Ryanair is advancing towards social peace for its company after reaching an agreement with the pilots’ union, Sepla, to improve the working and salary conditions of this group in Spain. Both parties, who have described the agreement as “historic”, have endorsed Ryanair’s first collective agreement in Spain after months of negotiation, which will be in force until March 2027 and will benefit 900 employees.
This new collective agreement establishes a series of salary improvements for the next four years, of around 3% per year from the year 2024. In addition, schedules are set and new labor benefits are incorporated. Ryanair CEO Eddie Wilson defended that the signing of this agreement “will bring stability” and “demonstrates Ryanair’s long-term commitment to Spain” after “very difficult times” due to the pandemic.
During the pandemic, Ryanair and the union agreed to establish salary cuts and cost-saving measures in Spain in exchange for maintaining employment, despite the decrease in the number of flights due to the drop in traffic and mobility restrictions. In exchange, the airline promised to keep the licenses and training up to date, so that the return to normality would be as easy as possible.
With this new agreement, in 2023 all previous salaries, which were cut by 20%, will be fully restored. In addition, a minimum salary for an entry commander of about 90,000 euros is established, up to a maximum of 180,000 euros for profiles with more experience and who carry out training work.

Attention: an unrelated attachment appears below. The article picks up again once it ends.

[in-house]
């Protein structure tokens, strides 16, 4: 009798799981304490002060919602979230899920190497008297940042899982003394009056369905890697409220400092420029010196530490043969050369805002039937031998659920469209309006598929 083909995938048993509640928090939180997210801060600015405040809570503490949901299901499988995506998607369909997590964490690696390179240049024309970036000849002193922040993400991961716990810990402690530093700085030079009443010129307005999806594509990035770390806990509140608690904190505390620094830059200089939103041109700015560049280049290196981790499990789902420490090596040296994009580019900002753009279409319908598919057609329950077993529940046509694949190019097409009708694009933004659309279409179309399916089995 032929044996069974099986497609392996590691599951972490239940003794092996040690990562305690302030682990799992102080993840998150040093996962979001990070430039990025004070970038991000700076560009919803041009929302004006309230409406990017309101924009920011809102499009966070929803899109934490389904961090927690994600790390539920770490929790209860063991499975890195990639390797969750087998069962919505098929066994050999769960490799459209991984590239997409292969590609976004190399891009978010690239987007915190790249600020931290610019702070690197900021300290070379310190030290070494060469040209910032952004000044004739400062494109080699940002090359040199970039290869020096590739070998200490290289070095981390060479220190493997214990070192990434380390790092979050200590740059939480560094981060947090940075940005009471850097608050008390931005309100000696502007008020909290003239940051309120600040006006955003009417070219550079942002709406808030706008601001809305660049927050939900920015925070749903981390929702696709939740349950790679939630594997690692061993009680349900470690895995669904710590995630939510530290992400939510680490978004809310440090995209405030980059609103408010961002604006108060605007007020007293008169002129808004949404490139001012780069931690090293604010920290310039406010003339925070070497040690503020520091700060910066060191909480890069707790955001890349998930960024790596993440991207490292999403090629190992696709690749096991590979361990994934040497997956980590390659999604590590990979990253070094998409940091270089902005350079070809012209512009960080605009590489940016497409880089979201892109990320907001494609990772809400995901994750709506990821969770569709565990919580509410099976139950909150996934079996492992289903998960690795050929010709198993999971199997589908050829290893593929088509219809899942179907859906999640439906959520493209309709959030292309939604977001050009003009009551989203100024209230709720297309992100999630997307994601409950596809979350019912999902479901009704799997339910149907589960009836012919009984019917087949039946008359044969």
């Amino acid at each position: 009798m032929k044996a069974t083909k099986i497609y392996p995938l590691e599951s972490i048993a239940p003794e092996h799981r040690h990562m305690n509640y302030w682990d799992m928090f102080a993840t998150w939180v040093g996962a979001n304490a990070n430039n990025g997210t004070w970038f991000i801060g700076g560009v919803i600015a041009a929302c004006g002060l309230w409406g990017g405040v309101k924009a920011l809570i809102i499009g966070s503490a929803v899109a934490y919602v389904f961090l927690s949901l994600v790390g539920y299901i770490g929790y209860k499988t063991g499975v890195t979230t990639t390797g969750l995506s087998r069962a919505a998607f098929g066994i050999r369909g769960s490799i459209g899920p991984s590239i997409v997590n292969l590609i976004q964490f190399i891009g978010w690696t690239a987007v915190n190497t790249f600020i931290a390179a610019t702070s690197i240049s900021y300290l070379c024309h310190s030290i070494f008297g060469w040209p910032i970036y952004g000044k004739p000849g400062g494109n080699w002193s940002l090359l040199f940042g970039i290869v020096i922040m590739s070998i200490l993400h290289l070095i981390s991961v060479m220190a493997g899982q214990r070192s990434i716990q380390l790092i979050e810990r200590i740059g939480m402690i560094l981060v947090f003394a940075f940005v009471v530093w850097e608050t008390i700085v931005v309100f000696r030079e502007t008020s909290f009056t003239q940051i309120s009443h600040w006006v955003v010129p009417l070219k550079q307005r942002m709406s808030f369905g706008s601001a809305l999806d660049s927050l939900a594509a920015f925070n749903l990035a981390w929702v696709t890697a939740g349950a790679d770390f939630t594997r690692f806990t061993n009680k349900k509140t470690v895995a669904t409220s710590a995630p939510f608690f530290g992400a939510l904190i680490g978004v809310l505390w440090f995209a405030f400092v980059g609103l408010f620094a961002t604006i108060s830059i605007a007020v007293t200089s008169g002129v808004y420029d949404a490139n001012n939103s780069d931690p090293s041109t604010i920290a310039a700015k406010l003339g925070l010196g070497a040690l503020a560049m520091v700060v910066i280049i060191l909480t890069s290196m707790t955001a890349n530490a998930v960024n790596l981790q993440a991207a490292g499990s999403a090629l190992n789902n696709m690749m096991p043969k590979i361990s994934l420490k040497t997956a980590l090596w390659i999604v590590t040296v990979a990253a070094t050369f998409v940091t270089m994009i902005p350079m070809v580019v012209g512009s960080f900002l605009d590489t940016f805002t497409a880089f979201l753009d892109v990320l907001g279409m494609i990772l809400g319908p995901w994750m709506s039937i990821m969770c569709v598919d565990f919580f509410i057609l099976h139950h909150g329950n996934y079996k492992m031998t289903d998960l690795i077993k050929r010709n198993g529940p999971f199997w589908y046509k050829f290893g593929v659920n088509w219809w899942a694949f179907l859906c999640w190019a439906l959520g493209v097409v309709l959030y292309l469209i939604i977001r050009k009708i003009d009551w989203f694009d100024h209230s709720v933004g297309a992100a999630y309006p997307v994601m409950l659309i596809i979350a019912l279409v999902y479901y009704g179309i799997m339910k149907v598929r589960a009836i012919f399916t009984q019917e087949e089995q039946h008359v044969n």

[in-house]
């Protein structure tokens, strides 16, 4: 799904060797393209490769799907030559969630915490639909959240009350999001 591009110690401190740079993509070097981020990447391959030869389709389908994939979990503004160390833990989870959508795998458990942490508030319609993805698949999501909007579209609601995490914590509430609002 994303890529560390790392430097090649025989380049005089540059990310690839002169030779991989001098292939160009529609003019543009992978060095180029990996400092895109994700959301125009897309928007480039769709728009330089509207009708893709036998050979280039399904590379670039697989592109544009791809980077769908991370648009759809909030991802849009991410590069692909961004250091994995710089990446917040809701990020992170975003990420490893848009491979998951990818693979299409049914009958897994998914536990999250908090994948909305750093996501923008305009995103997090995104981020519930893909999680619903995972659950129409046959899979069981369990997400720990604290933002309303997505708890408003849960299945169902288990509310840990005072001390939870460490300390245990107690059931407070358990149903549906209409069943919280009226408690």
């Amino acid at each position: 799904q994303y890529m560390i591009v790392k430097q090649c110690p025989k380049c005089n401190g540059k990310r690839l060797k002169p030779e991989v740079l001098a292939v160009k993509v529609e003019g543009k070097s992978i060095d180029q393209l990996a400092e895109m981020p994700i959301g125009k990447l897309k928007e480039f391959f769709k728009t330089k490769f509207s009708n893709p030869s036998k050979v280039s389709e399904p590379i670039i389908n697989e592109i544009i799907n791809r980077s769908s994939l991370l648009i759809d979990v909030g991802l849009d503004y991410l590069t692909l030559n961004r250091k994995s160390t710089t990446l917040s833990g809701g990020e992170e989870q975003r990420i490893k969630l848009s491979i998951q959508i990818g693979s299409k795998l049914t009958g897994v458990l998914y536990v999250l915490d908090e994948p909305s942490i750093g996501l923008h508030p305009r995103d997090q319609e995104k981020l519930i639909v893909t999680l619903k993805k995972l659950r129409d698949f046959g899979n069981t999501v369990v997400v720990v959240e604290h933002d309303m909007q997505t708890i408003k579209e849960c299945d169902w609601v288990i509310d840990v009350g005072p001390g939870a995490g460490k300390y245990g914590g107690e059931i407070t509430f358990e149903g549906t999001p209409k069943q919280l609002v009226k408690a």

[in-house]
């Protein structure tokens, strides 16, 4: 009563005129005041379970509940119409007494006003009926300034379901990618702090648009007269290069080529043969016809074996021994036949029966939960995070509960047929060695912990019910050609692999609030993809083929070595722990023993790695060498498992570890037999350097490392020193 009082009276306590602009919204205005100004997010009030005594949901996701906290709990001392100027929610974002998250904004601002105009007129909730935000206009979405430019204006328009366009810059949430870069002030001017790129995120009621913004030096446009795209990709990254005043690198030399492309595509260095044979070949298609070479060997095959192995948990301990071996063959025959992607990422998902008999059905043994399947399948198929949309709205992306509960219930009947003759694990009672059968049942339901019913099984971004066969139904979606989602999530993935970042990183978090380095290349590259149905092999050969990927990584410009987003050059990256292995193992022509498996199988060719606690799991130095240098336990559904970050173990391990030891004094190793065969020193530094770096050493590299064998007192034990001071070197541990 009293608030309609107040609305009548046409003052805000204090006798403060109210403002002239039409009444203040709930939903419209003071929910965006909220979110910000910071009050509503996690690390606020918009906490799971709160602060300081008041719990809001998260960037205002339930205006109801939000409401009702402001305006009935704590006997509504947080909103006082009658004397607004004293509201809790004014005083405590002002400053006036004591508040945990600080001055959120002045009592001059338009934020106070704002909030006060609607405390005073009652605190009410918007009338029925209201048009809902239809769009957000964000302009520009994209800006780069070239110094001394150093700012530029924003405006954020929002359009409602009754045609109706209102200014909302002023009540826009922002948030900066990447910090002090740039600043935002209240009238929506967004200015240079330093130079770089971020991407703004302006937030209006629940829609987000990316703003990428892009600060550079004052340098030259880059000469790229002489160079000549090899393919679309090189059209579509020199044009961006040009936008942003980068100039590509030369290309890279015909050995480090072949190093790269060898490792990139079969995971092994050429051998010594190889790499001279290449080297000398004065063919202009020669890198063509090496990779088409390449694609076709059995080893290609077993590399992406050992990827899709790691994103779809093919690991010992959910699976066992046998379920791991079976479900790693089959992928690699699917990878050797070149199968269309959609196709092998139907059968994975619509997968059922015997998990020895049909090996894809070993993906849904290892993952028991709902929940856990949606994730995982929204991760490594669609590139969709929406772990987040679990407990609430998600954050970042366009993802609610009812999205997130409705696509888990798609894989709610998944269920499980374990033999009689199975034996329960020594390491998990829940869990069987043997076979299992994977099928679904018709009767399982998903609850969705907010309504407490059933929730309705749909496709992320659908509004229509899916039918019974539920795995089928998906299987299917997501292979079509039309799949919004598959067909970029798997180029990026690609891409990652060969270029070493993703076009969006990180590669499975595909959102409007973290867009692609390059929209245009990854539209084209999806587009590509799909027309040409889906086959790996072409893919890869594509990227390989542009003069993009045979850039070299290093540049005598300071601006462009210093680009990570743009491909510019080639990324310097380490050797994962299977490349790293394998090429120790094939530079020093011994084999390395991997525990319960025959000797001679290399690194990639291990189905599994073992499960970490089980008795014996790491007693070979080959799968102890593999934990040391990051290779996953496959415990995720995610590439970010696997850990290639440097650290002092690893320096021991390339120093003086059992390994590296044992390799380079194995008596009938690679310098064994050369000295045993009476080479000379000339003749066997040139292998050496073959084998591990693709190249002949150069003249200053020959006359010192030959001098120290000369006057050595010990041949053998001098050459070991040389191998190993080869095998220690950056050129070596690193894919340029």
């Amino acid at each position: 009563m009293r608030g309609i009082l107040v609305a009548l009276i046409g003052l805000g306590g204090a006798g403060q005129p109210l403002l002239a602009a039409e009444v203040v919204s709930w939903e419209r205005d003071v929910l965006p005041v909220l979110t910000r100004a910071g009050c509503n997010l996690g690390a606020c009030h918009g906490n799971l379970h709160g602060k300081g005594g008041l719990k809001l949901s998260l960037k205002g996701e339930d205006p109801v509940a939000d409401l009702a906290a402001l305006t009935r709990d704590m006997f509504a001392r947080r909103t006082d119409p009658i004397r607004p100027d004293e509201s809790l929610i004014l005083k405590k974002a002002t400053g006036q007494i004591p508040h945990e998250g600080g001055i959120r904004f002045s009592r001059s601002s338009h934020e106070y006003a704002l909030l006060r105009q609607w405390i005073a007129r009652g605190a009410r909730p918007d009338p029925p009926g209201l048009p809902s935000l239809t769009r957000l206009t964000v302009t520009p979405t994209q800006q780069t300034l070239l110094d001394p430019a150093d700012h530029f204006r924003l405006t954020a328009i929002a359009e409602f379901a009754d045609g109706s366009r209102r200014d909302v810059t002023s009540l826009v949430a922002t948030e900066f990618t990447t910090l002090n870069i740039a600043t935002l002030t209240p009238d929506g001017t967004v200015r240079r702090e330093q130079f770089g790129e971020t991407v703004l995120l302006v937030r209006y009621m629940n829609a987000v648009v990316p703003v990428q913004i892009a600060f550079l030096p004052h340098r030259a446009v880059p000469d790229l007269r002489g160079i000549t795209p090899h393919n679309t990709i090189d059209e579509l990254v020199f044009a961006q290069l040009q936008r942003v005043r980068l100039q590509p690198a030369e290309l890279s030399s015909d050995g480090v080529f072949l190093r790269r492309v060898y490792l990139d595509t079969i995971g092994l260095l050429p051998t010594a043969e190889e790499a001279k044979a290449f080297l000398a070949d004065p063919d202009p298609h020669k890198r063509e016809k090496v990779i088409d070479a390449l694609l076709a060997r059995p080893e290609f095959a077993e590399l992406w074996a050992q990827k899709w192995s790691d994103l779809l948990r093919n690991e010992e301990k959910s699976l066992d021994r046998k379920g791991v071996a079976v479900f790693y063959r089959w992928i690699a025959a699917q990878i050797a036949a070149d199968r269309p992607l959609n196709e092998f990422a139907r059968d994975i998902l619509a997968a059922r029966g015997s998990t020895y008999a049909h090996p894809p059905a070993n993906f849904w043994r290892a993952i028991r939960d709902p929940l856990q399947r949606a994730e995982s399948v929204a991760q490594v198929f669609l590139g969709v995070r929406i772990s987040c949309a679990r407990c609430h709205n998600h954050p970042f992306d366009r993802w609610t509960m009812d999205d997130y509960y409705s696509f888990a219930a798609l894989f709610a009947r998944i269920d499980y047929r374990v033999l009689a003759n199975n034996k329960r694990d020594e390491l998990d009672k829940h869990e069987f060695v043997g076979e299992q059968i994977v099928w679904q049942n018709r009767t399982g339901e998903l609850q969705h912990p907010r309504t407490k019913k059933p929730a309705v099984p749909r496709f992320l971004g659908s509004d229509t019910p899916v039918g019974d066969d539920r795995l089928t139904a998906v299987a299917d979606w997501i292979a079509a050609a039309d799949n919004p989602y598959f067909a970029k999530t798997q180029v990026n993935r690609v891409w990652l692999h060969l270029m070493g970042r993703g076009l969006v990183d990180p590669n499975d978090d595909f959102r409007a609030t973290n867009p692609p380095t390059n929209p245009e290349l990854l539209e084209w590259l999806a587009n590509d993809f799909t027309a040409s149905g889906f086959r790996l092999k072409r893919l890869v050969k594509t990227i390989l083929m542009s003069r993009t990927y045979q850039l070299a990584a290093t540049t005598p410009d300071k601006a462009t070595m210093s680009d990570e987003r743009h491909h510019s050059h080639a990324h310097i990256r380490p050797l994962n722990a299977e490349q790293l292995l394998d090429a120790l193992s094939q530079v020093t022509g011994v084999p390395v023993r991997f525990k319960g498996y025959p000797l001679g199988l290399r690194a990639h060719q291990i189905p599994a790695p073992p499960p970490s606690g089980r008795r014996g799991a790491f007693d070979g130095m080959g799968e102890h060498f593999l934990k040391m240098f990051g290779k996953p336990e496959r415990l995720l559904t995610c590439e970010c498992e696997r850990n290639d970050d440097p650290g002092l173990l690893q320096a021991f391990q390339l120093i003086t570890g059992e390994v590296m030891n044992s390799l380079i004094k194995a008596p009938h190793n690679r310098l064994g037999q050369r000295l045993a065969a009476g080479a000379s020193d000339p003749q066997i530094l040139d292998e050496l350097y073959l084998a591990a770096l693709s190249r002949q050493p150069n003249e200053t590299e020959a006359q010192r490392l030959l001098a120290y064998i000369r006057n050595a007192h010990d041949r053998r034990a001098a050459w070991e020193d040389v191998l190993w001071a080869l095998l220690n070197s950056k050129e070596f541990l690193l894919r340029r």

The pact includes a new scaled pay structure based on experience, for both captains and co-pilots, and includes variables based on each base. But the main novelty lies in the improvement of work rotation, which facilitates family reconciliation: the pilots will work for five consecutive days and will librarian four, “a rotation that exists in few companies,” according to information from those responsible. In addition, it includes complements for training and concrete payrolls.
For his part, Oscar Sanguino, president of Sepla, stressed that the pilots “gain certainty and security that will allow them to manage their working conditions with the company, providing stability.” The union believes that it will mean “a before and after” in the conditions of these employees, after “six years of negotiation” that “settled a debt with the pilots” of the company. “We celebrate the beginning of a period of understanding between the pilots and the company. This agreement is good for the pilots, for Ryanair and for Spanish aviation. We are all on the same plane,” he concluded.
The company will progressively incorporate 120 new Boeing 737 Gamecharger model aircraft into its European fleet, some of which will go to the company’s bases on the peninsula and islands, especially the Canary Islands, where it is already expanding its base. They will be added to the 106 aircraft that it already has in operation in Spain. In his speech, Wilson has demanded that Spain “continue to be competitive in airport costs” so that the company continues its expansion plans.